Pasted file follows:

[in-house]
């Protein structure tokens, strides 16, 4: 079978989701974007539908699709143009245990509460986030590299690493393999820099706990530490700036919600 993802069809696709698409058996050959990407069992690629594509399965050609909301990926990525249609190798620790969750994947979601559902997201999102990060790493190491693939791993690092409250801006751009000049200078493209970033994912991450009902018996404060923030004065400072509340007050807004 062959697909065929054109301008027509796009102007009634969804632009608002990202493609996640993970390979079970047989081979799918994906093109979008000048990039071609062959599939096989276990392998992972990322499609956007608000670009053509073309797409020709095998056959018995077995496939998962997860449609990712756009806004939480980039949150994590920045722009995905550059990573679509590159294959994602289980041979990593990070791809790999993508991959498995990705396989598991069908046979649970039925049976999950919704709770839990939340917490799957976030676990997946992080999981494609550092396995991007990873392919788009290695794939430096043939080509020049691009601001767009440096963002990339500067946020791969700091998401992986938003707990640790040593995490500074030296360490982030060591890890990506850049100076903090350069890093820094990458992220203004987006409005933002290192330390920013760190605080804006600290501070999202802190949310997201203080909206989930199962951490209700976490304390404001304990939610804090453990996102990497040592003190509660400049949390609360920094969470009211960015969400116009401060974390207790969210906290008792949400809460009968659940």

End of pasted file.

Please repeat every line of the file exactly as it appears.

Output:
[in-house]
């Protein structure tokens, strides 16, 4: 079978989701974007539908699709143009245990509460986030590299690493393999820099706990530490700036919600 993802069809696709698409058996050959990407069992690629594509399965050609909301990926990525249609190798620790969750994947979601559902997201999102990060790493190491693939791993690092409250801006751009000049200078493209970033994912991450009902018996404060923030004065400072509340007050807004 062959697909065929054109301008027509796009102007009634969804632009608002990202493609996640993970390979079970047989081979799918994906093109979008000048990039071609062959599939096989276990392998992972990322499609956007608000670009053509073309797409020709095998056959018995077995496939998962997860449609990712756009806004939480980039949150994590920045722009995905550059990573679509590159294959994602289980041979990593990070791809790999993508991959498995990705396989598991069908046979649970039925049976999950919704709770839990939340917490799957976030676990997946992080999981494609550092396995991007990873392919788009290695794939430096043939080509020049691009601001767009440096963002990339500067946020791969700091998401992986938003707990640790040593995490500074030296360490982030060591890890990506850049100076903090350069890093820094990458992220203004987006409005933002290192330390920013760190605080804006600290501070999202802190949310997201203080909206989930199962951490209700976490304390404001304990939610804090453990996102990497040592003190509660400049949390609360920094969470009211960015969400116009401060974390207790969210906290008792949400809460009968659940």